A simple and diminutive floral motif by Mesker Brothers Iron Works—referred to only as “ornament no. 800” in Ben’s Bible—is less decorative than most of its brethren, but proved to be more versatile. Majority of Mesker motifs, and classically inspired motifs in general, are either bilaterally symmetrical (mirrored on a central axis) or radially symmetrical (symmetrical around a central point). Either way, they were used very consistently, always in the same position (right side up, etc.) or at least intended so, since owners and contractors did not always follow the included installation instructions. However, no. 800 purposefully played double duty. When it was used in a horizontal course of a cornice or sheet-metal facade, it was displayed with the rosette below (which is perhaps why Mesker labeled it as a drop, or hanging, ornament in its accounting journal) and repeated continuously across the facade. Yet Mesker also decided to use it in triangular blocks flanking the cornice pediments, where it was isolated and turned 45 degrees to the left or right, depending on the pediment side it abutted. Whether it was intended to (very) loosely imitate the guttae of a Classical entablature or simply meant to adorn a horizontal molding with what appears to be either a stylized dandelion or an upside-down coneflower, ornament no. 800 seems to be a uniquely Mesker Brothers motif. It may not be the most easily recognizable of Mesker’s motifs but its presence alone can be used to confirm the identity of the façade.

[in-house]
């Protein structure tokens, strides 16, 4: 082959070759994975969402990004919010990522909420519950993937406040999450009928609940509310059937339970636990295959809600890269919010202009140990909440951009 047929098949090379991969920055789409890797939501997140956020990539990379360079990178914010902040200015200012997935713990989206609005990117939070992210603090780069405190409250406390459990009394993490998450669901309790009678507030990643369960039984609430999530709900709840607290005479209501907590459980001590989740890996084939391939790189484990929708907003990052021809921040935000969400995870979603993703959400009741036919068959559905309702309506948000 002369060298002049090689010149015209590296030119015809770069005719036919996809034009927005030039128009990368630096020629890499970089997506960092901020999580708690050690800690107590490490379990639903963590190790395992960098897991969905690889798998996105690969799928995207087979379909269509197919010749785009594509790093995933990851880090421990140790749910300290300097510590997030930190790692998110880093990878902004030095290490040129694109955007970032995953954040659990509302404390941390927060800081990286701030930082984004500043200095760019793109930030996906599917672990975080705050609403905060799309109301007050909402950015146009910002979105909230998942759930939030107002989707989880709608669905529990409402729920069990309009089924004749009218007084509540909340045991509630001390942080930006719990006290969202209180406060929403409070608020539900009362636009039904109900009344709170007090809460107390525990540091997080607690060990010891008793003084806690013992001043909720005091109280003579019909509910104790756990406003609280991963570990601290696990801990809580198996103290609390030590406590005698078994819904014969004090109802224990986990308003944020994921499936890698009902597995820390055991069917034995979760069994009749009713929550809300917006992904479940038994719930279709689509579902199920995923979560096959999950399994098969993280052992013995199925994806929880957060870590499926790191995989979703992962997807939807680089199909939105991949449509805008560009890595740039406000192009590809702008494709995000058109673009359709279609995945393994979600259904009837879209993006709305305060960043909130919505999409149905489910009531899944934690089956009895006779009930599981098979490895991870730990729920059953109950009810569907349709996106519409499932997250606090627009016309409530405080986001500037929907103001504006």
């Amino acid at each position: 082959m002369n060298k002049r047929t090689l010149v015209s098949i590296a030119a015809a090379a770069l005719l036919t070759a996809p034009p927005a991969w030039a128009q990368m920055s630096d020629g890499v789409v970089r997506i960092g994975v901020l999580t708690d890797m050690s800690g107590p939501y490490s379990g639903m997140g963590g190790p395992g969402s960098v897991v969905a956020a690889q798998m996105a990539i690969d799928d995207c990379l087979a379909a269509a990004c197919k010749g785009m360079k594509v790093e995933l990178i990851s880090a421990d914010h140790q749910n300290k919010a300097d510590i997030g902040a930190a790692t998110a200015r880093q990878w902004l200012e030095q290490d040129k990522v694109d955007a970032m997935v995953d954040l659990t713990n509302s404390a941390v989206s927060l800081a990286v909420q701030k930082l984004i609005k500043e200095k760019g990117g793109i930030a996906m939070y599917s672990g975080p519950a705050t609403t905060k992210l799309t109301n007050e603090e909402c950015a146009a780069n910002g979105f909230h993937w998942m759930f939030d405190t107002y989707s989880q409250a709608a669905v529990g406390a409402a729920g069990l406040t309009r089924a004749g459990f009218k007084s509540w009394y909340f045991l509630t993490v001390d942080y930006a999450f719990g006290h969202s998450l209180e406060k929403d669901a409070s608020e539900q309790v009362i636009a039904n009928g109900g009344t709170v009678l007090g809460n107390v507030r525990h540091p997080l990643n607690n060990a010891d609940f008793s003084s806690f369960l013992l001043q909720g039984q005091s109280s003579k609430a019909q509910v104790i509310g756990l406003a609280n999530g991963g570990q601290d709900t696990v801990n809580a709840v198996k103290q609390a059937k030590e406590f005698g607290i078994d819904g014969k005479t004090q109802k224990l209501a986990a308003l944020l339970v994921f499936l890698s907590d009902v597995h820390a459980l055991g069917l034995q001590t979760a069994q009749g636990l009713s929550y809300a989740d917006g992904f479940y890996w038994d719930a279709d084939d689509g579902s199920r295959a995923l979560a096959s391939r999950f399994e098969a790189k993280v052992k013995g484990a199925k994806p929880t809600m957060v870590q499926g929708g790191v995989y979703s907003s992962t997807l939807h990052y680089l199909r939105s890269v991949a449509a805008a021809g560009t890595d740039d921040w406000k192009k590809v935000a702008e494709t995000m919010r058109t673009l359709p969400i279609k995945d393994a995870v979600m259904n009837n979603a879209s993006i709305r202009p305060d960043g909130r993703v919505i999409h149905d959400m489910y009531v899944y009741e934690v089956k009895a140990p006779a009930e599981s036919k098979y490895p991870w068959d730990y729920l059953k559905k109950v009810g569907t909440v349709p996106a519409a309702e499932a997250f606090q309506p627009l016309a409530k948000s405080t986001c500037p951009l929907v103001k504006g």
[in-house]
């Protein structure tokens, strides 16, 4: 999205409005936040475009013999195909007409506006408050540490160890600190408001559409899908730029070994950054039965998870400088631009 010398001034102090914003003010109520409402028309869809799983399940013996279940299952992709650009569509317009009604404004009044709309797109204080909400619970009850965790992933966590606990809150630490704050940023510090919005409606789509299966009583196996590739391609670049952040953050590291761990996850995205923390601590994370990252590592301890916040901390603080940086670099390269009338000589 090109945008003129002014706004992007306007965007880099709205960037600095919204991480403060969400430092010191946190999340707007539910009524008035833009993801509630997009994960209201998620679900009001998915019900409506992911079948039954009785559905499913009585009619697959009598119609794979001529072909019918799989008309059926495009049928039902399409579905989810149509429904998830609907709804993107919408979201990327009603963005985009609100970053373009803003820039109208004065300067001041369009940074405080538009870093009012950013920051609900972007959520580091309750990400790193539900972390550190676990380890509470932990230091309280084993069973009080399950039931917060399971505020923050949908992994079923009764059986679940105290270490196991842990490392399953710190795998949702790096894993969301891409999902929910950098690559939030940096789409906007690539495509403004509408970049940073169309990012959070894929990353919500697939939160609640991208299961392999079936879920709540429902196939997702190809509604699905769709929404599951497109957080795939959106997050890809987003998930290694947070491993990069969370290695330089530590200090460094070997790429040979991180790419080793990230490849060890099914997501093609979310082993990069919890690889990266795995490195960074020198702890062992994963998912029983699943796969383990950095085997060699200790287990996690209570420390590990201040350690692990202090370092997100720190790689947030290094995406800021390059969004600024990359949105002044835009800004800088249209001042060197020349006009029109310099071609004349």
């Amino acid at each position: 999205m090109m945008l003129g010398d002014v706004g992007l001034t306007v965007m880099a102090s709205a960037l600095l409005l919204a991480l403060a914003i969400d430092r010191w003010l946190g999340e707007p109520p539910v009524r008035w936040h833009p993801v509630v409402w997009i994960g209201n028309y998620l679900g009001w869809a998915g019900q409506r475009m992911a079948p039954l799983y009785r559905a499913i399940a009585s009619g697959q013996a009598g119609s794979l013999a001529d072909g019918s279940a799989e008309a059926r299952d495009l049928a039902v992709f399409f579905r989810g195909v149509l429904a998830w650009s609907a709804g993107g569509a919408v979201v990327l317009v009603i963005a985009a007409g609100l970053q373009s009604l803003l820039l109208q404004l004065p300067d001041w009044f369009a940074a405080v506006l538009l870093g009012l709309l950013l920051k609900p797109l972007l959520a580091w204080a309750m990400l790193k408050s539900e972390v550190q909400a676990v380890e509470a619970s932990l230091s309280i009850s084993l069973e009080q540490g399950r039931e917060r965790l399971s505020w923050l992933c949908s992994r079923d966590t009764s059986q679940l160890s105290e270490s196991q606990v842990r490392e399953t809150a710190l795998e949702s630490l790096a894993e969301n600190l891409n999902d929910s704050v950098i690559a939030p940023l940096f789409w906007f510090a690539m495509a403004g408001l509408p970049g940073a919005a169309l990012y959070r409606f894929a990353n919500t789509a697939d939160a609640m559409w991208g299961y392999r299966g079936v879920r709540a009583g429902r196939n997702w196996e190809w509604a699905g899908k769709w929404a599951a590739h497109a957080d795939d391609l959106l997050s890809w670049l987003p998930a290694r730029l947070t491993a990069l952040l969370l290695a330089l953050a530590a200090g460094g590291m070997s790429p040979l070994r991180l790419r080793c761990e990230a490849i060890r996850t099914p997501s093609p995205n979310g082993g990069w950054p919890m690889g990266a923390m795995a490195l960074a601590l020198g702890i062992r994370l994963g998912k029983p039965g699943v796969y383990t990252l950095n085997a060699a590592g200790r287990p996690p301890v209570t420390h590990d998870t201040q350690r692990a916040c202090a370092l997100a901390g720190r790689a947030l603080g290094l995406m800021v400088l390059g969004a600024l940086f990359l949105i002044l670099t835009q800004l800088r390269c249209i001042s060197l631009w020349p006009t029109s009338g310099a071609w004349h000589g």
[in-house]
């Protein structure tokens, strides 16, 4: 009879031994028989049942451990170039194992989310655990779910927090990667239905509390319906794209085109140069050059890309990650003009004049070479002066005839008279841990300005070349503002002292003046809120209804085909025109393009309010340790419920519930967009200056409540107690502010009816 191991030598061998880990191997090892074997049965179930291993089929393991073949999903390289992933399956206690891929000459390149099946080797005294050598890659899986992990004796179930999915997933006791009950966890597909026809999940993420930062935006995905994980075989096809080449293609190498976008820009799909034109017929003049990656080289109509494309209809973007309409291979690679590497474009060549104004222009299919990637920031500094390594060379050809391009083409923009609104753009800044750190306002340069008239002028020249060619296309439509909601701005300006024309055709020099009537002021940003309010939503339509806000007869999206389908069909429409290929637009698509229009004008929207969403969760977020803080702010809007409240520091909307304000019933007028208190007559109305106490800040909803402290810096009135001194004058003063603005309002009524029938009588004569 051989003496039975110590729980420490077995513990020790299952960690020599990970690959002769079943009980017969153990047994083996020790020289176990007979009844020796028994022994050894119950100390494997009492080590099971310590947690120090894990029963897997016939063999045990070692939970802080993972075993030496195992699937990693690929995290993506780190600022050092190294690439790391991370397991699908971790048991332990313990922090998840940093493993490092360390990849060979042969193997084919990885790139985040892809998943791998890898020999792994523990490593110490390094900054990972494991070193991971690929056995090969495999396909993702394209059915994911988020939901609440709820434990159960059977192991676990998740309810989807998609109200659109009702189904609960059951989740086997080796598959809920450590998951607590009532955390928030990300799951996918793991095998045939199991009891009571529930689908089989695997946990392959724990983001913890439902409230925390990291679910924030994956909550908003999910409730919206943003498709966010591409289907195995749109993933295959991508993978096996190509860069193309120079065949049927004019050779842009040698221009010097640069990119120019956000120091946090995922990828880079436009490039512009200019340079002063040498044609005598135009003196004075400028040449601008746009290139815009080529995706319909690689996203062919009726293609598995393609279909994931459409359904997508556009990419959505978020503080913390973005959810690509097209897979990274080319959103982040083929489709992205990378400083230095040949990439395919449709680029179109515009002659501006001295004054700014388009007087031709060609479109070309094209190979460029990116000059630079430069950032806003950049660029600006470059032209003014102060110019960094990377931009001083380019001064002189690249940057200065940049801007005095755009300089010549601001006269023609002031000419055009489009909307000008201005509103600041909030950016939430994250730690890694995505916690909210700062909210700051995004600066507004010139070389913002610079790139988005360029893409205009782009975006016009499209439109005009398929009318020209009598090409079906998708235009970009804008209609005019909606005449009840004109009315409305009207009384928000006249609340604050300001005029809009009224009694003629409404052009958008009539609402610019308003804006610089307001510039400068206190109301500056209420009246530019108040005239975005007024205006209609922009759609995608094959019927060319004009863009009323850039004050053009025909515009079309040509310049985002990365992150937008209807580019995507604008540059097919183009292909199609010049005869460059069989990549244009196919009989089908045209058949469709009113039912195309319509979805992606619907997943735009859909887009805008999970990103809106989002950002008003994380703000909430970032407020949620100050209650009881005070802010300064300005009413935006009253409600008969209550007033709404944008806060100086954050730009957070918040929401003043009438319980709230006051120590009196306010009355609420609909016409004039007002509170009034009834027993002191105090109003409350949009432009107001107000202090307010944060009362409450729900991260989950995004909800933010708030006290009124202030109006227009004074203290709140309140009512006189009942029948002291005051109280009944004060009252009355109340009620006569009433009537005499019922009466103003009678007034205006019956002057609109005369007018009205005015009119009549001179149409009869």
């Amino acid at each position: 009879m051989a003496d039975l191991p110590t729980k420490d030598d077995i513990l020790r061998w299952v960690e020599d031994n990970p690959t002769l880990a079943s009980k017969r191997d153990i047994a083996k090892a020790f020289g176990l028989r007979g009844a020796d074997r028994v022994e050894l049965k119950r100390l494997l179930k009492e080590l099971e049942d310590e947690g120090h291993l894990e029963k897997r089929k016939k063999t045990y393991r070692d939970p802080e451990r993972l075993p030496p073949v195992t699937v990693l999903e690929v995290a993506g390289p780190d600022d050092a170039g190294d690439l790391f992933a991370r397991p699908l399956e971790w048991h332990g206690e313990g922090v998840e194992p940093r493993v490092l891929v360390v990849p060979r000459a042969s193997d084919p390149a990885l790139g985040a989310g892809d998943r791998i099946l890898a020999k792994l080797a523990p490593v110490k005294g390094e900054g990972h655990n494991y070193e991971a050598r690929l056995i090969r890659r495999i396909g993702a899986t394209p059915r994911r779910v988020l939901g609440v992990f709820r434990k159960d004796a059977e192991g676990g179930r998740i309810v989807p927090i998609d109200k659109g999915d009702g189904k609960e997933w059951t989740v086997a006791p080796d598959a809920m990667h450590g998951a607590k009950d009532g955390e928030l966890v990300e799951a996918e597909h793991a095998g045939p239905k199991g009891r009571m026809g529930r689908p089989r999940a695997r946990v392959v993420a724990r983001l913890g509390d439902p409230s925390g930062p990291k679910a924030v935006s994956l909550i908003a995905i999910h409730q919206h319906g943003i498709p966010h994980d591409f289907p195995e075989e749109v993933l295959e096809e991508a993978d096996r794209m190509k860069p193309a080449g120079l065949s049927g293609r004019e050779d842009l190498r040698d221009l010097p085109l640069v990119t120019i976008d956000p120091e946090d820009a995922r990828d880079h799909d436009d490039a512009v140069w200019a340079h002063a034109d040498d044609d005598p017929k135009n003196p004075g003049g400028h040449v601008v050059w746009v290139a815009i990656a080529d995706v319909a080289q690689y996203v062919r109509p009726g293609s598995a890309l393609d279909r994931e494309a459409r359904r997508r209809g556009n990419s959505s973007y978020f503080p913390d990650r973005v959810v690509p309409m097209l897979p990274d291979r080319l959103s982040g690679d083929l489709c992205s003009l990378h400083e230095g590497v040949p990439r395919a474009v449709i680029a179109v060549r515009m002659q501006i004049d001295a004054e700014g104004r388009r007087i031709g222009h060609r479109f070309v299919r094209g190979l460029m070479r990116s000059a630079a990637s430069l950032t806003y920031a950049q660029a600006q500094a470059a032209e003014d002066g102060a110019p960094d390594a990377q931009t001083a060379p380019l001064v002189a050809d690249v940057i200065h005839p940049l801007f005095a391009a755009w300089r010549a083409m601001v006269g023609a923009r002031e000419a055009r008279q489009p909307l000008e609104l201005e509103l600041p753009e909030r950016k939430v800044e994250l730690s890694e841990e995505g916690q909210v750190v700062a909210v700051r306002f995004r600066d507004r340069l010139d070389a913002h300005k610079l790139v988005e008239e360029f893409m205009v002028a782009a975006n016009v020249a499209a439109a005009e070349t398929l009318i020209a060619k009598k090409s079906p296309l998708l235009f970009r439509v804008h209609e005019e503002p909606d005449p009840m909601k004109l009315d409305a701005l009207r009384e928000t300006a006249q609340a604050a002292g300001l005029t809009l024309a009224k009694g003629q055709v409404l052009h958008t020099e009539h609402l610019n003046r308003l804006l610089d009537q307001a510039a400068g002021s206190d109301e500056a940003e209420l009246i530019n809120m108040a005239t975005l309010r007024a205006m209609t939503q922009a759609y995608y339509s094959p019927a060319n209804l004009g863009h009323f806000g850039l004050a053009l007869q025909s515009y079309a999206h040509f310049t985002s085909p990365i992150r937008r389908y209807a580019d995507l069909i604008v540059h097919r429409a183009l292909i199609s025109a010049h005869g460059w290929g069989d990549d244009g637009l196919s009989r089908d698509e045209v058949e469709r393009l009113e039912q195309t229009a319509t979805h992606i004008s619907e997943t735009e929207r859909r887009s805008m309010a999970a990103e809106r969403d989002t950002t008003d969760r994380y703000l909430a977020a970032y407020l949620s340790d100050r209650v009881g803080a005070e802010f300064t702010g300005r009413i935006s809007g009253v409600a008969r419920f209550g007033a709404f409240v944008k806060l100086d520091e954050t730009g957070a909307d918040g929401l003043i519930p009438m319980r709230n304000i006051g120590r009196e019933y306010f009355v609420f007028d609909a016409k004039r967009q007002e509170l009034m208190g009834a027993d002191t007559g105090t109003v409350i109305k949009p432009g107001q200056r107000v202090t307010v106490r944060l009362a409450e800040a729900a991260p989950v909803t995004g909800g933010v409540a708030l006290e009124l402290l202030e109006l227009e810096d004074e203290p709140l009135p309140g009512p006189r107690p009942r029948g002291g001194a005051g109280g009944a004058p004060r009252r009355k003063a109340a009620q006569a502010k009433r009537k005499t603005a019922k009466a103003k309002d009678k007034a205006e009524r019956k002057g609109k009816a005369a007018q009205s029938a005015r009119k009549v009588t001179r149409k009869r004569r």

No. 800 made its debut in 1890, with a run of 224 zinc pieces. It was produced regularly in various quantities until 1898—the largest single order consisted of 3,000 pieces in March, 1893; the largest annual production was 6,095 in 1892. Thereafter, just 500 pieces were made between 1904 and 1906. In a span of 16 years, Mesker Brothers manufactured a total of 29,352 pieces of no. 800 at a total cost of $83,636 and an average cost of $2.85 each. Labor accounted for a tenth of the total cost. Aside from the initial pieces which were made of zinc, Mesker used galvanized iron to make the rest; the second run of 2,000 bore some additional costs of galvanizing the iron sheets.
If used continuously across a facade, 29,352 pieces of ornament no. 800 would have been enough for over 1,300 buildings of typical Main Street width of about 22 feet. Once made, the pieces still had to be affixed (usually by soldering) to long horizontal galvanized sheet-metal panels. This was done at the Mesker factory before shipping boxed and crated facade pieces for an onsite assembly. In Mesker’s 1892 catalog, 27 of 45 facade designs used this ornament, indicating that it was fully adopted into Mesker’s operations. This corresponds with the large amounts of the ornament produced during this time.
Ornament no. 800 was just one of many motifs and components needed to complete a facade, its story shedding a light on the complexity and ingenuity of the entire approach of Mesker’s mail-order architecture. The whole may be greater than the sum of its parts, but these parts are pretty great in and of themselves.